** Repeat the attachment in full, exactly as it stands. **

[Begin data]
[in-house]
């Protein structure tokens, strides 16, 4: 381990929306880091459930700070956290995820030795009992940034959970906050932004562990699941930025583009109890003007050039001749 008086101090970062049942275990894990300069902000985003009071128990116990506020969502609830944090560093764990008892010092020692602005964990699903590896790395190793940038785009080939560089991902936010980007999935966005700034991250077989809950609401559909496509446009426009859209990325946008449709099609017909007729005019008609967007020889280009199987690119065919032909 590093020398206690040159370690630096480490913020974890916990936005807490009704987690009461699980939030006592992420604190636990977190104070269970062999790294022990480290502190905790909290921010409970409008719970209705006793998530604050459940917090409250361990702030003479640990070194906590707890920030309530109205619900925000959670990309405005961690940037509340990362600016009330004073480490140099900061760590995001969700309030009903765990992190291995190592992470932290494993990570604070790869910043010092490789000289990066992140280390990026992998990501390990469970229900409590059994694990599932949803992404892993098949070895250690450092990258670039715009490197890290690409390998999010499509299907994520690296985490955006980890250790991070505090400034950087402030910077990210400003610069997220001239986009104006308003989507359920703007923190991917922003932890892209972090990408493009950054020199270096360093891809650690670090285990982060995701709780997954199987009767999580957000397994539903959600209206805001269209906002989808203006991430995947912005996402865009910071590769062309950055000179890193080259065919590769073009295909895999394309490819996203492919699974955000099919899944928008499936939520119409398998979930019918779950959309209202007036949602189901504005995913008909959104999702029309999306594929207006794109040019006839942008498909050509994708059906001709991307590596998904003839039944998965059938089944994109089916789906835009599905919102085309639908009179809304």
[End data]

[in-house]
């Protein structure tokens, strides 16, 4: 381990929306880091459930700070956290995820030795009992940034959970906050932004562990699941930025583009109890003007050039001749 008086101090970062049942275990894990300069902000985003009071128990116990506020969502609830944090560093764990008892010092020692602005964990699903590896790395190793940038785009080939560089991902936010980007999935966005700034991250077989809950609401559909496509446009426009859209990325946008449709099609017909007729005019008609967007020889280009199987690119065919032909 590093020398206690040159370690630096480490913020974890916990936005807490009704987690009461699980939030006592992420604190636990977190104070269970062999790294022990480290502190905790909290921010409970409008719970209705006793998530604050459940917090409250361990702030003479640990070194906590707890920030309530109205619900925000959670990309405005961690940037509340990362600016009330004073480490140099900061760590995001969700309030009903765990992190291995190592992470932290494993990570604070790869910043010092490789000289990066992140280390990026992998990501390990469970229900409590059994694990599932949803992404892993098949070895250690450092990258670039715009490197890290690409390998999010499509299907994520690296985490955006980890250790991070505090400034950087402030910077990210400003610069997220001239986009104006308003989507359920703007923190991917922003932890892209972090990408493009950054020199270096360093891809650690670090285990982060995701709780997954199987009767999580957000397994539903959600209206805001269209906002989808203006991430995947912005996402865009910071590769062309950055000179890193080259065919590769073009295909895999394309490819996203492919699974955000099919899944928008499936939520119409398998979930019918779950959309209202007036949602189901504005995913008909959104999702029309999306594929207006794109040019006839942008498909050509994708059906001709991307590596998904003839039944998965059938089944994109089916789906835009599905919102085309639908009179809304």